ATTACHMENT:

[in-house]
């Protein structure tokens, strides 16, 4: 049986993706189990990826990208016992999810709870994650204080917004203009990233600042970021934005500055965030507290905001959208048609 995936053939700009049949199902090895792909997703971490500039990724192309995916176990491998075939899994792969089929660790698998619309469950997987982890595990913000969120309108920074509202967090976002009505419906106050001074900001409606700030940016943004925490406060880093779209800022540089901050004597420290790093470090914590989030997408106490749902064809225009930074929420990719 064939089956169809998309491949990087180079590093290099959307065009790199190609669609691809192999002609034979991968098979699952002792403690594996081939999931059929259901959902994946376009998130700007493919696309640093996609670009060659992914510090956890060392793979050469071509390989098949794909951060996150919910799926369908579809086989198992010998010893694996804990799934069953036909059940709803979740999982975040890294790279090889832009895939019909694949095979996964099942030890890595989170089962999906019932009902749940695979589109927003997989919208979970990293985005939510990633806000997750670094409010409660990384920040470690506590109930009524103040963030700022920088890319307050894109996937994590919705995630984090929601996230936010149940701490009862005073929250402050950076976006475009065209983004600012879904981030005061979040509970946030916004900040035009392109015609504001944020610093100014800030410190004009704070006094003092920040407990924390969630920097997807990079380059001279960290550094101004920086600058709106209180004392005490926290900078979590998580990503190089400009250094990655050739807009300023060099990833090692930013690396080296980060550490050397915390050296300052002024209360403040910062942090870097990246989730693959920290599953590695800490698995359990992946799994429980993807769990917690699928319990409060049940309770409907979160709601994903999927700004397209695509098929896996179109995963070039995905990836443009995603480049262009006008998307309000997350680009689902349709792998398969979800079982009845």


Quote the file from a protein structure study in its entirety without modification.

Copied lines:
[in-house]
């Protein structure tokens, strides 16, 4: 049986993706189990990826990208016992999810709870994650204080917004203009990233600042970021934005500055965030507290905001959208048609 995936053939700009049949199902090895792909997703971490500039990724192309995916176990491998075939899994792969089929660790698998619309469950997987982890595990913000969120309108920074509202967090976002009505419906106050001074900001409606700030940016943004925490406060880093779209800022540089901050004597420290790093470090914590989030997408106490749902064809225009930074929420990719 064939089956169809998309491949990087180079590093290099959307065009790199190609669609691809192999002609034979991968098979699952002792403690594996081939999931059929259901959902994946376009998130700007493919696309640093996609670009060659992914510090956890060392793979050469071509390989098949794909951060996150919910799926369908579809086989198992010998010893694996804990799934069953036909059940709803979740999982975040890294790279090889832009895939019909694949095979996964099942030890890595989170089962999906019932009902749940695979589109927003997989919208979970990293985005939510990633806000997750670094409010409660990384920040470690506590109930009524103040963030700022920088890319307050894109996937994590919705995630984090929601996230936010149940701490009862005073929250402050950076976006475009065209983004600012879904981030005061979040509970946030916004900040035009392109015609504001944020610093100014800030410190004009704070006094003092920040407990924390969630920097997807990079380059001279960290550094101004920086600058709106209180004392005490926290900078979590998580990503190089400009250094990655050739807009300023060099990833090692930013690396080296980060550490050397915390050296300052002024209360403040910062942090870097990246989730693959920290599953590695800490698995359990992946799994429980993807769990917690699928319990409060049940309770409907979160709601994903999927700004397209695509098929896996179109995963070039995905990836443009995603480049262009006008998307309000997350680009689902349709792998398969979800079982009845």